Grays Sports Almanac for Venture Capital

A new standard for optionality to beat the odds

Grays Sports Almanac for Venture Capital proposes a new risk management strategy for venture capital. In this book, I outline why a venture fund might beat the odds by purchasing 2,208 to 4,416 warrants on startups. Startups would operate under a governance framework called the Founder Friendly Standard, which gives entrepreneurs control of their companies. In exchange, the venture fund would have the option to exercise warrants for 15 years—purchasing discounted equity only in the startups that become successful.

Book cover: Grays Sports Almanac for Venture Capital - A new standard for optionality to beat the odds

Introduction

In 2017, Forbes published an article called, “Group of White Men in Patagonia Vests Confused for VC Fund, Raise $500 Million.” It took a while for me to realize the article was satire. A year later, researchers from Harvard, IESE, and Yale unintentionally corroborated the Forbes story with the finding that luck and past success are the winning factors for startup investors—not skill (Nanda et al., 2018). Luck and past success can cause venture capitalists to become overconfident and tinker with their portfolio companies. This can be a problem for entrepreneurs and for limited partners (often pension funds and family offices) who trust venture capitalists to invest wisely.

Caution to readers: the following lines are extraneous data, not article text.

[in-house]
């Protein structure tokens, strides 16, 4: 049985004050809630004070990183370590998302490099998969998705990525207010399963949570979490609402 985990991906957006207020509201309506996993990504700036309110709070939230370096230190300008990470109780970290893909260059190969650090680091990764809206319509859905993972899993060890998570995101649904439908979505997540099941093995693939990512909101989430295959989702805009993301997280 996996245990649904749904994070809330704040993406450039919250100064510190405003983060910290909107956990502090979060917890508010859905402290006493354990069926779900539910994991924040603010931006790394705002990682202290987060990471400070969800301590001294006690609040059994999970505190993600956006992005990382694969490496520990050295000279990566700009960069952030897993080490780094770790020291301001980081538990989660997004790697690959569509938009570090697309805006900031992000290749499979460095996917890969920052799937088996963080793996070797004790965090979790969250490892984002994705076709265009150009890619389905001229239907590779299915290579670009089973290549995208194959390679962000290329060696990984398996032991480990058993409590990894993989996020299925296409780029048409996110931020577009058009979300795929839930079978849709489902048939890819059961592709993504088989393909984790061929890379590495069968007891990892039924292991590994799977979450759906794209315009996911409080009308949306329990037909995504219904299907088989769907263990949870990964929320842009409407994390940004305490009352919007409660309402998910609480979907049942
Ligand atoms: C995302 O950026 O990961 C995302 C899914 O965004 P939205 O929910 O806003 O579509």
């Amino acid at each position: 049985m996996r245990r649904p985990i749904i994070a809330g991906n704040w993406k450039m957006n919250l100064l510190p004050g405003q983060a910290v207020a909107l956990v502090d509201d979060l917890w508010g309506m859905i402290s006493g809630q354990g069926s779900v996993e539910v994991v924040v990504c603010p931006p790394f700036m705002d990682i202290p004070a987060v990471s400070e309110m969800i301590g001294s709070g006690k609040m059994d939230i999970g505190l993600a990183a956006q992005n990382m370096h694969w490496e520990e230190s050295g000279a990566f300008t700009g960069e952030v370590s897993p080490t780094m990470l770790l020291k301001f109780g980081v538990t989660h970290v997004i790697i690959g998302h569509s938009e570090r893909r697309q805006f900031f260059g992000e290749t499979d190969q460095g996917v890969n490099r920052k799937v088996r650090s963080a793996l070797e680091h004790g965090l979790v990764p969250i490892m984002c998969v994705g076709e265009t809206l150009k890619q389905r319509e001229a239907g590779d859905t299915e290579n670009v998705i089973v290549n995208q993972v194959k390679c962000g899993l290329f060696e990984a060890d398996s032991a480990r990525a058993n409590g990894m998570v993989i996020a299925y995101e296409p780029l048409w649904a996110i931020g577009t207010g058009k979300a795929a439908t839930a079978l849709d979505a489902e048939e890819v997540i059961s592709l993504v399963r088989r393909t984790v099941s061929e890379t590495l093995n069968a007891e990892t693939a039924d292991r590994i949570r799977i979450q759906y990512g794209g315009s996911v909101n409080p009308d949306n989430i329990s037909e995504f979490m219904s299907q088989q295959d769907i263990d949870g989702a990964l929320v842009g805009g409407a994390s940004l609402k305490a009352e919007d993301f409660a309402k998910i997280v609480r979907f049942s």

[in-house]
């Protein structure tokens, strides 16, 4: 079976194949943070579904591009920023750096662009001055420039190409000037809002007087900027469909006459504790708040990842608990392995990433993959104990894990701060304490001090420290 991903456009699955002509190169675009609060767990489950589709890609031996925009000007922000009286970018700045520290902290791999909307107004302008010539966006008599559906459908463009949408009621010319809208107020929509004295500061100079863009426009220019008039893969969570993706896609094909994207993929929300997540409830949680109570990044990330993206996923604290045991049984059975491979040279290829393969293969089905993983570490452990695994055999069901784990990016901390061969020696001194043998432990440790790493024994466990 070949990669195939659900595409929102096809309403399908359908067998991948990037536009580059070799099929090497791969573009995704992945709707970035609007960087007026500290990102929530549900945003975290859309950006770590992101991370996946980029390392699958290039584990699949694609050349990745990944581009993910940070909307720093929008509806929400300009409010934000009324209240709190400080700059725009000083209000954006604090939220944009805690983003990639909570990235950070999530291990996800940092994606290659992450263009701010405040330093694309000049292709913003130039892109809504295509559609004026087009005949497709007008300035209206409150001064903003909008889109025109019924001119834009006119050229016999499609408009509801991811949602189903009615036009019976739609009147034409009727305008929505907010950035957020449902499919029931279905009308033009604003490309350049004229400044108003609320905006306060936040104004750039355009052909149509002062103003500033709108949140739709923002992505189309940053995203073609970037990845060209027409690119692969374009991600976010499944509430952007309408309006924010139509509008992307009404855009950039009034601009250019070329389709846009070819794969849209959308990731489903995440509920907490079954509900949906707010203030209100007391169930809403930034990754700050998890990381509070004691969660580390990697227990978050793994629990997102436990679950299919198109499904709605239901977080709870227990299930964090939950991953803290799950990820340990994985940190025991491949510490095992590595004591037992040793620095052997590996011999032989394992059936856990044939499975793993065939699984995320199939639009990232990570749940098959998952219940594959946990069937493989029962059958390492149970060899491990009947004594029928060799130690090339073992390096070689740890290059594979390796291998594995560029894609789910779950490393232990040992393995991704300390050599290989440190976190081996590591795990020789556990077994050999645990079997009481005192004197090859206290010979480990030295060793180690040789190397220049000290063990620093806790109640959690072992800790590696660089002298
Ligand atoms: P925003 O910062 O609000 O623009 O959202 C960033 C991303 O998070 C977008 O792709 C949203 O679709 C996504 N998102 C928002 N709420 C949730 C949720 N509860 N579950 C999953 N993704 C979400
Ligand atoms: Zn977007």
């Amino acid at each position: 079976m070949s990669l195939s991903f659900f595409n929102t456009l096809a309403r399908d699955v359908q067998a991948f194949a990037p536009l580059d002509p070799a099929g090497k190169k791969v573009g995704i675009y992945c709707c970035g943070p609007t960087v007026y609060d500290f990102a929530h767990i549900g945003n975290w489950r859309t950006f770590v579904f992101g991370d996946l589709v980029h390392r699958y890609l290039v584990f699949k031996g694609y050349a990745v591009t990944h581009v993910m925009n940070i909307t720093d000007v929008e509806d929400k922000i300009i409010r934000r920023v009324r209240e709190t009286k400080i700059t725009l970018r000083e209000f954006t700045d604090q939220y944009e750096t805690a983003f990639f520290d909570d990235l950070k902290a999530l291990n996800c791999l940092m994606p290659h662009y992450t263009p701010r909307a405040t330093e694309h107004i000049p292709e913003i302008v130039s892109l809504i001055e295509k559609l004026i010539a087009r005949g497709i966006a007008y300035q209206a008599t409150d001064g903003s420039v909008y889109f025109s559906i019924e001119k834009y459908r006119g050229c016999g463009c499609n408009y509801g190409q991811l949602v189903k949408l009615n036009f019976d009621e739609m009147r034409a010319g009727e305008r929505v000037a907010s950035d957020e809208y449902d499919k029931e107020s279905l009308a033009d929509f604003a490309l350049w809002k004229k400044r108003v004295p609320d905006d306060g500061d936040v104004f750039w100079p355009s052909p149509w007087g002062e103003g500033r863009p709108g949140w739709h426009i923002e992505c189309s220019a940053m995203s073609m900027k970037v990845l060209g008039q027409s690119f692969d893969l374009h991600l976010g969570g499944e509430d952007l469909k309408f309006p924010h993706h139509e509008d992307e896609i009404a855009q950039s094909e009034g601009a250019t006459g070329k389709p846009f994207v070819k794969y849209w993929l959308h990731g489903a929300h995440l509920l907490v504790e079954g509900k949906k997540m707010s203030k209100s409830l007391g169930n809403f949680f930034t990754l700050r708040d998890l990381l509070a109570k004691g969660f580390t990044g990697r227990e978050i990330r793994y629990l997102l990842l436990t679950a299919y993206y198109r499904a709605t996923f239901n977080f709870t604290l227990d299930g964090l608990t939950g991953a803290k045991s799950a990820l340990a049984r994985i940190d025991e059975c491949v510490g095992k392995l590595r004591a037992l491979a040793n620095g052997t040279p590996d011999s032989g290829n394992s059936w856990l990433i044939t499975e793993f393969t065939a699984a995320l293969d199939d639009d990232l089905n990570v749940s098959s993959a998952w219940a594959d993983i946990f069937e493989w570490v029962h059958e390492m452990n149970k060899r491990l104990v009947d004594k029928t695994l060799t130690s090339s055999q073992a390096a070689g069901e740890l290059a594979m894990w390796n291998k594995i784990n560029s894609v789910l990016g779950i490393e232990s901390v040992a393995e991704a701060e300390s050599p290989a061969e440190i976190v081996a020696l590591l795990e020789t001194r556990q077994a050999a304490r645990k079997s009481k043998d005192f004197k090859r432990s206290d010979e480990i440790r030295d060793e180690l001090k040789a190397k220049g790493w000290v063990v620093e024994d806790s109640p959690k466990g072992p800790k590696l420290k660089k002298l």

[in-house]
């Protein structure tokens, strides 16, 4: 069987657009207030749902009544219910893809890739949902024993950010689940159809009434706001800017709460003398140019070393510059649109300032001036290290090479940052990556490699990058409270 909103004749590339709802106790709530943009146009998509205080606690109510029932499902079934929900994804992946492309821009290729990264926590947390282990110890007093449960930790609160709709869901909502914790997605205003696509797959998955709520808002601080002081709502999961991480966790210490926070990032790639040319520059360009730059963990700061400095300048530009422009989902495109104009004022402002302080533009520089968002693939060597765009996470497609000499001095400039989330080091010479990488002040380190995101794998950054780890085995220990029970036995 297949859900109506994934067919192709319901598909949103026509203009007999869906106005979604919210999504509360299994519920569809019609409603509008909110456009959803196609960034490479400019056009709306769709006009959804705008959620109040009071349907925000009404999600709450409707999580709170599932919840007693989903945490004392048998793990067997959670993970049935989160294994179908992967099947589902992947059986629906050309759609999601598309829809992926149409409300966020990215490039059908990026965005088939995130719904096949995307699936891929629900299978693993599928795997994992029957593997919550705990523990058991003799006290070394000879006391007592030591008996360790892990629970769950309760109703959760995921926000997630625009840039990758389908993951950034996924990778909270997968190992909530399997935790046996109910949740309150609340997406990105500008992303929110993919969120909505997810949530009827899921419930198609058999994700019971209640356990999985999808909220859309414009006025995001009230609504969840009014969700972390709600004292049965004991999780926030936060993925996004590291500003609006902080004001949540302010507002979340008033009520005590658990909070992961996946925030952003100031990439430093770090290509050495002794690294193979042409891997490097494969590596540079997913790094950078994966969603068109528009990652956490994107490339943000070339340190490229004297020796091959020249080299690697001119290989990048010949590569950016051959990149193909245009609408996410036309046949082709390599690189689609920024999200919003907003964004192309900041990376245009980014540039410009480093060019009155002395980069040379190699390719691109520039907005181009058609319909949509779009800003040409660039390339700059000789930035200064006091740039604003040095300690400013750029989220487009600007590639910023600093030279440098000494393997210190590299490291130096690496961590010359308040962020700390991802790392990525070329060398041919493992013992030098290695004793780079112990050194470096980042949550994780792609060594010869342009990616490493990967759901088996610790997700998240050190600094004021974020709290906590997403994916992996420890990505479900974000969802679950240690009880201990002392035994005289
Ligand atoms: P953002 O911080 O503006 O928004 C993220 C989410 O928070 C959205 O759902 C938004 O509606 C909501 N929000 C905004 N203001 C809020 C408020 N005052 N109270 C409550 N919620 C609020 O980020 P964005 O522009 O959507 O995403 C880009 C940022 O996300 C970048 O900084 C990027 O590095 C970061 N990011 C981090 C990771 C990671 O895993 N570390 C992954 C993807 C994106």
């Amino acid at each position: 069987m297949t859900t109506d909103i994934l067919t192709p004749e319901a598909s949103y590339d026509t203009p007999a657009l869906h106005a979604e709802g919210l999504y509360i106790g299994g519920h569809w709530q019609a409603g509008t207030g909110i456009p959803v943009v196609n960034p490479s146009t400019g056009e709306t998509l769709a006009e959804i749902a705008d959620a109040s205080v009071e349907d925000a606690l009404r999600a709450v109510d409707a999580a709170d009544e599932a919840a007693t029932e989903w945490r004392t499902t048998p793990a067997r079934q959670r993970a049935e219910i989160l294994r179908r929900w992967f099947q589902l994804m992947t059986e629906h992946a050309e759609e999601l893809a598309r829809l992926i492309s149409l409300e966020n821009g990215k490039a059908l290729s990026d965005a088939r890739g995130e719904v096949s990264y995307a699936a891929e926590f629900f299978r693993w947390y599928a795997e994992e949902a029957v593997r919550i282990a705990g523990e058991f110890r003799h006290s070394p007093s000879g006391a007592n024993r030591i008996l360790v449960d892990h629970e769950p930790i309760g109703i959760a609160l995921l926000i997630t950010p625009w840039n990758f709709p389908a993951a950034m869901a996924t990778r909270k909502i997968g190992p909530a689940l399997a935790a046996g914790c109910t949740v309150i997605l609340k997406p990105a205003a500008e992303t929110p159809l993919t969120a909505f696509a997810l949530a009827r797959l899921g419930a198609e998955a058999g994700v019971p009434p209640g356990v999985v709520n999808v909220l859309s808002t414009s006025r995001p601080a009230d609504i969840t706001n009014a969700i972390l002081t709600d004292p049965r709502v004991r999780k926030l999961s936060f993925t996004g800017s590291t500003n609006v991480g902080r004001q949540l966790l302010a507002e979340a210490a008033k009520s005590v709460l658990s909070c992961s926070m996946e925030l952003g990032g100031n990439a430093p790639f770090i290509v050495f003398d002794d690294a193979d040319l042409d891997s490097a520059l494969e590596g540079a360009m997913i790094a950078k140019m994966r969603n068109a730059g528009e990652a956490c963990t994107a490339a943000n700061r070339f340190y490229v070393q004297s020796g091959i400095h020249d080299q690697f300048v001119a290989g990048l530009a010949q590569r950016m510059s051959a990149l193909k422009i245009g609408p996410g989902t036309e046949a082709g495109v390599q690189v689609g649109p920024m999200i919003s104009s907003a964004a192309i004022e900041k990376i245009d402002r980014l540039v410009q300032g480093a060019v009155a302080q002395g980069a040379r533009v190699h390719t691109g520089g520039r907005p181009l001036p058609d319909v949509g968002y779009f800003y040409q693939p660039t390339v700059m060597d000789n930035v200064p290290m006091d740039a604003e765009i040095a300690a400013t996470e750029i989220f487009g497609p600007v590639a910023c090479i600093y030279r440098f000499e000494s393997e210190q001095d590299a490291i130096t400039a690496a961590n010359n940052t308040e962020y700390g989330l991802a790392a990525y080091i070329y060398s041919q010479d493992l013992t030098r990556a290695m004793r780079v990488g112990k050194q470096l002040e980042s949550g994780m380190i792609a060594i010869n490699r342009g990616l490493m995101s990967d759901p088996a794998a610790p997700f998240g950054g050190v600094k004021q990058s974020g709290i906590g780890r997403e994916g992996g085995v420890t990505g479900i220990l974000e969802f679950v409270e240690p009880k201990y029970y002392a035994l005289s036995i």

My path to writing this book began years ago when I was squatting in a half-vacant office in Sorrento Valley, California. I didn’t realize it, but I was about to put it all on the line to start a company, raise investment, and then lose control of the company to investors. After I left my operational role, I remained on the board. I was often outvoted as I watched the investors fumble around with “growth.” In actuality, they dragged growth down. The experience made me question everything including the age-old dilemma many entrepreneurs (including me) glaze over in order to get investment: Do you want to be rich or king?

My entrepreneurial soul-searching led me to the stories of Mark Zuckerberg, Jack Ma, Sergey Brin and Larry Page who never gave up the right to lead their companies. Yet, the early investors in Facebook, Alibaba, and Google received great returns. Looking at the Inc. 5000 list, many other founders have remained in control of their companies, especially in Europe. Is the idea that founders must choose between being “rich or king” a lie? 

Grays Sports Almanac for Venture Capital introduces a new model of investing that trades control for optionality. It presents the idea that a venture capital fund could beat the odds by purchasing 2,208 to 4,416 warrants on startups. Startups would operate under a governance framework called the Founder Friendly Standard, which gives entrepreneurs control of their companies. The venture fund would be able to exercise warrants for 15 years—purchasing discounted equity only in the startups that become successful. I believe the value exchange proposed in this book (control for optionality) is a more productive way for founders and investors to work together. 

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